Sarah Silverman poses for a photo backstage at a Bernie Sanders Rally at Los Angeles Convention Center on March 1
Carlos Gonzalez—Rolling Stone/Shutterstock
October 30, 2020 12:40 PM EDT

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Six episodes into her debut podcast, comedian and actor Sarah Silverman suspects that this might be the medium for her. And like a lot of new work this year, “The Sarah Silverman Podcast” was born out of the pandemic shutdowns.

“This is the longest I’ve been without stand-up since I started at 18,” Silverman says. “I really needed someplace to put all this.” She gestures to imply all that 2020 has wrought.

The show launched on October 8th with sprawling episodes that have a bit of everything: searing political critiques; ruminations on everything from social media to her family; and the ribald digressions that she’s known for. “I’m loving it,” she says. “I’m learning a lot of the lessons over again that you learn in stand-up. I was swearing every other word [in early episodes] because I suddenly felt this immense freedom that you don’t have on television, or even on cable … But you listen and you go, ‘Well, let’s make those F-bombs mean something.’”

She gets deep into the rise of conspiracy theories like QAnon and “this cult of Trump.” But her ire doesn’t extend past wealthy moguls and enabling politicians. “I separate what I think of as the liars and the lied to,” she says. “Especially studying what’s going on at Facebook and YouTube and the algorithms and the money they make from clickbait that instills rage, and how we are getting completely different streams of information and news and truth. We are living in a time of no baseline truth.”

What gives the show heart are the questions she gets from her audience and how she responds. “I take voicemails from you and you direct where the podcast goes,” she says. “And I don’t worry about segues because everything is connected—the micro, the macro … It’s messy and it’s loose and I like it.”

It might come as a surprise to some of her stand-up audiences, but the advice she gives callers is unabashedly sincere. She most often advocates for compassion and connection. “You don’t even really change people’s minds often with facts or poll numbers or things like that. People are really only changed from feelings. If they’re going to be changed at all, they’ll be changed by loving you, this person who embodies everything that they’re against.”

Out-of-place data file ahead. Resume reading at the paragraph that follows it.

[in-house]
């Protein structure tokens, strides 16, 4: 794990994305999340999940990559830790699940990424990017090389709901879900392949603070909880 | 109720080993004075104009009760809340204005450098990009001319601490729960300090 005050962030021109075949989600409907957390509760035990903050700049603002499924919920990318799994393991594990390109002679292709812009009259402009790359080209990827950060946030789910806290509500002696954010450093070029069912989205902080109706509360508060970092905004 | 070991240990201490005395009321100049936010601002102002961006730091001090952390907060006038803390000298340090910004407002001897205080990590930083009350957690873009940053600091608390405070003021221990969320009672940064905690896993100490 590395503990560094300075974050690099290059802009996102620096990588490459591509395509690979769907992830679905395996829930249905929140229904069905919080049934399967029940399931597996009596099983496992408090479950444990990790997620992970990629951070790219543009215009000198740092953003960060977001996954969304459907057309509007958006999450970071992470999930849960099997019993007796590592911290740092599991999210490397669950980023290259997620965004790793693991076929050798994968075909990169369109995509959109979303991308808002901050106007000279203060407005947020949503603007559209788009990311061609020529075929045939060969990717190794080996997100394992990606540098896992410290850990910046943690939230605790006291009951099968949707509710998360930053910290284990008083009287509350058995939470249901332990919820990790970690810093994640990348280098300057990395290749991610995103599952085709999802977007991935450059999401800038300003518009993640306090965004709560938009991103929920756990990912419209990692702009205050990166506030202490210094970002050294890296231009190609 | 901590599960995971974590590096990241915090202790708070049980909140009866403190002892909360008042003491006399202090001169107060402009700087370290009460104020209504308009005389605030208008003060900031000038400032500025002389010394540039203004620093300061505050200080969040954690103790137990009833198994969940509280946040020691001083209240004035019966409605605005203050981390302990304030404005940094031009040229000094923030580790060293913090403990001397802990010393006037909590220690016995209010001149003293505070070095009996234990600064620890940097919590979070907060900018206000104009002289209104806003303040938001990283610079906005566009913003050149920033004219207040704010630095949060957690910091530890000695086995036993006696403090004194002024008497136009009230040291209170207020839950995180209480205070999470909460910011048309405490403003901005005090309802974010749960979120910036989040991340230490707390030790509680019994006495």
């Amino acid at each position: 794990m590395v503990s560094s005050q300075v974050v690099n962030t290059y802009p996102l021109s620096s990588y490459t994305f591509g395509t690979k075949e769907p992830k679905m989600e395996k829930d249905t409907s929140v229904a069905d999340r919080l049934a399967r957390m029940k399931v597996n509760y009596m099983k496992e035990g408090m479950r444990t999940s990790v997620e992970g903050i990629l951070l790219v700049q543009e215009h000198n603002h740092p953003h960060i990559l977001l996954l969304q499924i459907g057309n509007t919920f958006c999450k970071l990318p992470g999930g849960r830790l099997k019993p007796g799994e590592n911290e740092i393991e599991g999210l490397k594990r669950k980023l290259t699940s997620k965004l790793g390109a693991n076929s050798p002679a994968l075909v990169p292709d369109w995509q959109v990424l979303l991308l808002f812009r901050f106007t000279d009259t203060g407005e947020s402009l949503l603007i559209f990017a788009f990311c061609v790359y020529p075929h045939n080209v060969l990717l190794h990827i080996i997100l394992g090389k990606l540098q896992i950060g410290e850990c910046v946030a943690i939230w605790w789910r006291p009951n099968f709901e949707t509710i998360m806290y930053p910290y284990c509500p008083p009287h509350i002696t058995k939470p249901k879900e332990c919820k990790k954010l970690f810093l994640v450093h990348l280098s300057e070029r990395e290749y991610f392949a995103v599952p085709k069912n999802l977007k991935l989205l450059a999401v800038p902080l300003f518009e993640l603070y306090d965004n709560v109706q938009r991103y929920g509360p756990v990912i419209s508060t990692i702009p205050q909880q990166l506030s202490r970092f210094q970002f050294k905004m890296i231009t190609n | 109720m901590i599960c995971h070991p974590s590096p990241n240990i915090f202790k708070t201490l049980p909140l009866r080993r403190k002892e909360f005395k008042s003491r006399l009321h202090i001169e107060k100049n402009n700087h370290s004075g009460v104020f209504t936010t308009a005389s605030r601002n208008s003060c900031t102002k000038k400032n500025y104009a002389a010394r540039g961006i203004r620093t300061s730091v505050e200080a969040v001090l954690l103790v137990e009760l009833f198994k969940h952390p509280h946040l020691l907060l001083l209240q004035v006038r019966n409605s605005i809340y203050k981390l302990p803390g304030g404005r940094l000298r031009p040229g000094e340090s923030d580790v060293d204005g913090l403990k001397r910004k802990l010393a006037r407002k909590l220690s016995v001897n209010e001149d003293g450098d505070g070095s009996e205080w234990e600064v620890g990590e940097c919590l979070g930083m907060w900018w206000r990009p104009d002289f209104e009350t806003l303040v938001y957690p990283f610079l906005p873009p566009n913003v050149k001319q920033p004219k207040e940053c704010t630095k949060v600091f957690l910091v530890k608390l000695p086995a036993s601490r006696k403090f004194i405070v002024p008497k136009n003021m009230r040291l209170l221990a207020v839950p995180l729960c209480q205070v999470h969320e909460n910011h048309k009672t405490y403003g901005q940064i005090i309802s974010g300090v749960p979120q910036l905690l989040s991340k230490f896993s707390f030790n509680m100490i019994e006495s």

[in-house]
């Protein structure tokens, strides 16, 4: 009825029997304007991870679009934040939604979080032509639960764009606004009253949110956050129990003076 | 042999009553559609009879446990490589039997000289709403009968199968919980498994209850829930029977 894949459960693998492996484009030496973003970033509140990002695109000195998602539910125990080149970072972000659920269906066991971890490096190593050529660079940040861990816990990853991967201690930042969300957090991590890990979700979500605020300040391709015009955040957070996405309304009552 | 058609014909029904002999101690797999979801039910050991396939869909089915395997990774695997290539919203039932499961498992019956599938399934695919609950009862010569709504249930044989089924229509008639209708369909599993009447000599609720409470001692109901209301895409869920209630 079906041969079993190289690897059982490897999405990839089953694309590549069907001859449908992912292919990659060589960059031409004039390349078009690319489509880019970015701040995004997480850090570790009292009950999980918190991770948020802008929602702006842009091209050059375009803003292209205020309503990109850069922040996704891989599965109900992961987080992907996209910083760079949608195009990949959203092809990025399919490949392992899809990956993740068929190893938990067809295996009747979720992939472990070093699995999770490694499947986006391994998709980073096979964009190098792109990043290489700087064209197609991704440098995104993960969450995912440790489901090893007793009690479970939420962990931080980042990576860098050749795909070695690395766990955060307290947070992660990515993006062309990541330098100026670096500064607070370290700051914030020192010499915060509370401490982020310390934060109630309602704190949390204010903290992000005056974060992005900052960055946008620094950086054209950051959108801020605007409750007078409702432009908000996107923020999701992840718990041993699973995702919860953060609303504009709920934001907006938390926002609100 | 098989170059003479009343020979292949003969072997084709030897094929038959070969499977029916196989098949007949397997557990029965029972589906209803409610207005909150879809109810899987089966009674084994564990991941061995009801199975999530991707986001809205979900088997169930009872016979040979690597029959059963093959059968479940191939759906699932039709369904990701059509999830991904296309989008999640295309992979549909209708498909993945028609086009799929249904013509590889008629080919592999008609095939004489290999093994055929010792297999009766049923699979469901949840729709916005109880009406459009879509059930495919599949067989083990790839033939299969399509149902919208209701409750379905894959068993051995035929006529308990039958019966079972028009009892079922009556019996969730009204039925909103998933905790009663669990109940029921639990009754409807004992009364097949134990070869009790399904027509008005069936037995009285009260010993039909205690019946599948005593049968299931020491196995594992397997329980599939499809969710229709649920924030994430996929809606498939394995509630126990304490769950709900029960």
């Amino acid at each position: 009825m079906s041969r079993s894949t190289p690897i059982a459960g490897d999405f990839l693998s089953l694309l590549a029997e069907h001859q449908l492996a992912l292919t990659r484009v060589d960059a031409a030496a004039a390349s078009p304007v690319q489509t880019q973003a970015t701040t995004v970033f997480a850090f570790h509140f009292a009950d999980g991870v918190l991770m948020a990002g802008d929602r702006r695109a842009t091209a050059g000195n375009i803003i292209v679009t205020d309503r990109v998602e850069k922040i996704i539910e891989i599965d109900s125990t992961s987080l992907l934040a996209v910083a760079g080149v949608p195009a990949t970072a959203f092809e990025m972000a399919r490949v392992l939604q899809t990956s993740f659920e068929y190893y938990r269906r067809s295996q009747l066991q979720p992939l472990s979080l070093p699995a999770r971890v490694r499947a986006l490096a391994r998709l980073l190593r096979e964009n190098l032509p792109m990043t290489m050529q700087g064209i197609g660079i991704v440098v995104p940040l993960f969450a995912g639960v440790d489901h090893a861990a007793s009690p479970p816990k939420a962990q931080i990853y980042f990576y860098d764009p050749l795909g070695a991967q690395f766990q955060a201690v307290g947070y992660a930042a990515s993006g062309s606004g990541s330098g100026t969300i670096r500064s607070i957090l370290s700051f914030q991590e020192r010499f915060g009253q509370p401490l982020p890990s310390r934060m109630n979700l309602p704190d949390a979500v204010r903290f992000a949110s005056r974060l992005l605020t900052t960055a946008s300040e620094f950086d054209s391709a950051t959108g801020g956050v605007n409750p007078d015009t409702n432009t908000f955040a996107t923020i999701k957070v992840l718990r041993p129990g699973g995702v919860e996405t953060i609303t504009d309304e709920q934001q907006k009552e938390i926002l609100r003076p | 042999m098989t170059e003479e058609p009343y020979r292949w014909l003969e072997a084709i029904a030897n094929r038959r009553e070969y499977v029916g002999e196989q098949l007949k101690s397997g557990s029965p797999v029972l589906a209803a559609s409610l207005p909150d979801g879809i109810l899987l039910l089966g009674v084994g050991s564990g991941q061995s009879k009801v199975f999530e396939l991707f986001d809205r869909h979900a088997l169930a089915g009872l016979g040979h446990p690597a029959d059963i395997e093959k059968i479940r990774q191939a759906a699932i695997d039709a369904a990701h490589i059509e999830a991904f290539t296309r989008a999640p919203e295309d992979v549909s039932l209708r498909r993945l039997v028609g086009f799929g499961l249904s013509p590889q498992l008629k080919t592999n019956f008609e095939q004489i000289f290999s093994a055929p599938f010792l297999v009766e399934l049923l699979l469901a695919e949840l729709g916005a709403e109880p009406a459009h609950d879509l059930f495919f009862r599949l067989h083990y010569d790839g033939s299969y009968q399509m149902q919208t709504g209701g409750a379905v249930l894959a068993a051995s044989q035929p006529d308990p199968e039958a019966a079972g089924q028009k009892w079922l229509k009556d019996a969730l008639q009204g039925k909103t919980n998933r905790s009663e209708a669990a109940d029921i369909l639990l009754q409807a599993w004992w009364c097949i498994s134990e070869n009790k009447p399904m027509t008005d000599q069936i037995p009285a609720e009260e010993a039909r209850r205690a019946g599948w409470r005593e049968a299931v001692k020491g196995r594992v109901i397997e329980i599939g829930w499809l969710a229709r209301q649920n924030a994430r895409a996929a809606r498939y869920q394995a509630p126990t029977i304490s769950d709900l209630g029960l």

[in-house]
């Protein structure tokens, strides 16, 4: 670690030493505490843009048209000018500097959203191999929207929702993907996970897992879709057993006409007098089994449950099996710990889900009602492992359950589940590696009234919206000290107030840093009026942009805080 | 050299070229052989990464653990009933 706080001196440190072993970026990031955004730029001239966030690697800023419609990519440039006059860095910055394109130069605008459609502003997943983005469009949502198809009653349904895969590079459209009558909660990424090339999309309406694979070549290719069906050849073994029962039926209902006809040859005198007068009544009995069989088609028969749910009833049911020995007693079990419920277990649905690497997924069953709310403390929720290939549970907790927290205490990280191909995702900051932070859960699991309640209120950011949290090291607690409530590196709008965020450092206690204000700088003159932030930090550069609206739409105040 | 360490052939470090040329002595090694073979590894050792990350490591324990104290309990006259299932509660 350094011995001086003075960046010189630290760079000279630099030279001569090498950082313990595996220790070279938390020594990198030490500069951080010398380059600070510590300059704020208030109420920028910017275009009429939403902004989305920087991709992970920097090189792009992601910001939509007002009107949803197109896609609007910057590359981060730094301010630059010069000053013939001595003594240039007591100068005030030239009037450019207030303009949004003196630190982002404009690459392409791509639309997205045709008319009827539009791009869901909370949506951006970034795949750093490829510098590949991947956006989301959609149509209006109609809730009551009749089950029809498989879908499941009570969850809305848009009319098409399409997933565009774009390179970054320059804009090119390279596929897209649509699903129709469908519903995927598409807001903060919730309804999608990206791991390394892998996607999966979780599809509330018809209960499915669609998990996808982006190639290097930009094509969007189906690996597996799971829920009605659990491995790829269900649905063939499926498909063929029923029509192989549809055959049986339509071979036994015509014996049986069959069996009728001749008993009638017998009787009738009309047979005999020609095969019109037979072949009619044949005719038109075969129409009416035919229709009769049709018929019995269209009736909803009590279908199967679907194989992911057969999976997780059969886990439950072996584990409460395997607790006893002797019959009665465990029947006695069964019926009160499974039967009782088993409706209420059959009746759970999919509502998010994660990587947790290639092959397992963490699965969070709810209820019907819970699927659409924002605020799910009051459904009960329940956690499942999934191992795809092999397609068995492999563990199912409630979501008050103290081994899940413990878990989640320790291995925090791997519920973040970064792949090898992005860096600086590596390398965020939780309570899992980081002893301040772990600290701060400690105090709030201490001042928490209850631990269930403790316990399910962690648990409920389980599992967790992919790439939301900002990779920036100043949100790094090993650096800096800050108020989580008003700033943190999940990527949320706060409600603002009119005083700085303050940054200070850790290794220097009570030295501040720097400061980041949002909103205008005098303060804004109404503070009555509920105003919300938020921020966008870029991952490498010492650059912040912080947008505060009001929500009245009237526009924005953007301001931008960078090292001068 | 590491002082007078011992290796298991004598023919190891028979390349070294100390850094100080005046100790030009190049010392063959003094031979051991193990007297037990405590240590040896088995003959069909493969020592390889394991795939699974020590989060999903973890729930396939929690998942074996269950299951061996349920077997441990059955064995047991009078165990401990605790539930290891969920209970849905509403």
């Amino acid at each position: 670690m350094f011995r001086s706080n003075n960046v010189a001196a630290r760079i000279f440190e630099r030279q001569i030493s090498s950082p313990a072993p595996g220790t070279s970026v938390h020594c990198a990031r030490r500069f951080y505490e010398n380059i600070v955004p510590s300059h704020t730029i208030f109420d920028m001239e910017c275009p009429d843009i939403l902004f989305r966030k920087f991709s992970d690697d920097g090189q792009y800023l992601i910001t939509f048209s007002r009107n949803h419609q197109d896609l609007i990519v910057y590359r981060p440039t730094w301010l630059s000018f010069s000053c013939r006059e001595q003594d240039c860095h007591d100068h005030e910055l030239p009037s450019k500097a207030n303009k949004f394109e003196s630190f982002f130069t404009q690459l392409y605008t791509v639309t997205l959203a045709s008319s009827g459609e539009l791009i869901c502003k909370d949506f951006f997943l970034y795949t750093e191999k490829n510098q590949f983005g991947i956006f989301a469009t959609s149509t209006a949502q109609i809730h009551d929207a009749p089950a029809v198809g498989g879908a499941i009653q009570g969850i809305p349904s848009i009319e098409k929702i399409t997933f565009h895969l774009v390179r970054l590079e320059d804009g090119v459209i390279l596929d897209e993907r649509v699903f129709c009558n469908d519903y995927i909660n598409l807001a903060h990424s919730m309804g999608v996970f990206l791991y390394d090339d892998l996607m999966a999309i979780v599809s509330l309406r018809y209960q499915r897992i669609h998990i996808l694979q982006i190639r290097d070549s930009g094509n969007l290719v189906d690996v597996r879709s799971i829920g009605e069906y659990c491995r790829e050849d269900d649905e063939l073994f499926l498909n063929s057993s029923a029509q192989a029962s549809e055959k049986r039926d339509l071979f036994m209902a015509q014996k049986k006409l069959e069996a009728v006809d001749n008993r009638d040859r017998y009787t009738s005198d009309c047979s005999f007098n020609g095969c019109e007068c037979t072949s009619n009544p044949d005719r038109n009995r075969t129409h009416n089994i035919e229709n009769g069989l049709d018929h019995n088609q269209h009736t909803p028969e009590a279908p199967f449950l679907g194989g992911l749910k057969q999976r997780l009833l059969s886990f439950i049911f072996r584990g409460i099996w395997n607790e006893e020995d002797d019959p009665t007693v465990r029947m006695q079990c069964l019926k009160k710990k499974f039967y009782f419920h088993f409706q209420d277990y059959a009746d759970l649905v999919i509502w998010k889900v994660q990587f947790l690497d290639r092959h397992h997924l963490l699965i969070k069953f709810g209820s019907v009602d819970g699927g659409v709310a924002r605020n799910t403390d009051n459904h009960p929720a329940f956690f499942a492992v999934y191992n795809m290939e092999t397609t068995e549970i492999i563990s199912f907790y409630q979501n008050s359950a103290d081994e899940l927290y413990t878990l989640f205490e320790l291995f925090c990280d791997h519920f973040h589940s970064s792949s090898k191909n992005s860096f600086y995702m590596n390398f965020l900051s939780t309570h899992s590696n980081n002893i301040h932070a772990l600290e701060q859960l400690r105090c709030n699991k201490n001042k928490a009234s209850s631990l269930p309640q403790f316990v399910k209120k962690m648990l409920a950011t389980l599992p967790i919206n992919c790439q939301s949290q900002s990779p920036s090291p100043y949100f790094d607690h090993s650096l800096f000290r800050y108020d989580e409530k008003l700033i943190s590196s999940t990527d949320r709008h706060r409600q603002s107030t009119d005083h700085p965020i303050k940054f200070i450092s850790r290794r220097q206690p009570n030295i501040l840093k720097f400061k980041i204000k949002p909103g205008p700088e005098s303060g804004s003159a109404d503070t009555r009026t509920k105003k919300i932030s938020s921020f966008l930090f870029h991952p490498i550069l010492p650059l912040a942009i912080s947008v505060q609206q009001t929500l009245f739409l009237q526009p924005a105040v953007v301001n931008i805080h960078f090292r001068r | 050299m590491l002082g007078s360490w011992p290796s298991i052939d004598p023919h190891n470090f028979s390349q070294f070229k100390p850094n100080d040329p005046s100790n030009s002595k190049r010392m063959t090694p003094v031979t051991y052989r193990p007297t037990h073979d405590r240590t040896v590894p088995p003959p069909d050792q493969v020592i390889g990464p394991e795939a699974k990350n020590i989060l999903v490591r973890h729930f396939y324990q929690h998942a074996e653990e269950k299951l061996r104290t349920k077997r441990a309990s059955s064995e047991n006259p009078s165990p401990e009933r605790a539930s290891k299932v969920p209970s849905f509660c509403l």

Some of the questions are achingly personal. One guy called about being upset with himself over the way he felt about his sibling becoming a trans man. Silverman’s response was a clever path to empathy: “His woke self knows how he should feel about it. But that’s not how he feels about it.” Then she pointed out that his discomfort was the mirror image of how his now-brother felt when he knew how he was supposed to feel in a body that presented as female, but he didn’t feel that way.

Her podcast roams freely through all kinds of minefields. But she rejects the idea that no one can say anything anymore because of “cancel culture. You can say something,” Silverman says. “Many comics are into being risky or edgy, and they forget that what that means is sometimes there’s consequences and that’s the bravery of that. You can’t complain [about] feedback that’s negative or [that] people are angry. You either change and learn from it, or you stick your ground because it’s what you believe. It’s part of the risk.”

Silverman, who will turn 50 in December, is reflective on making mistakes, apologizing, and living a more examined life. “I think about the day and if I think I’ve overreacted … it was my ego talking,” she says. “I see in a lot of people, and I saw in myself earlier on in my life, this shame about being wrong, or not knowing. So I just am very lucky in that I’ve come to a place where I really enjoy learning new things and learning them out loud. There’s so much I do wrong and mess up. If that can help anybody, great.”

Like the rest of us, Silverman says she’s on the edge of her seat about the presidential election results. A longtime Bernie Sanders supporter, she believes the Democrats made a conservative centrist choice out of fear after what happened in 2016. But she’s “praying to the God I don’t believe in that [Joe Biden] wins. I hope to very soon be complaining about a Biden presidency. I should be so lucky.”

For more of our interview with Sarah Silverman, including her thoughts on finding connection in a divided world, sign up here to get our new newsletter It’s Not Just You this Sunday.

Write to Susanna Schrobsdorff at Susanna.Schrobsdorff@Time.com.

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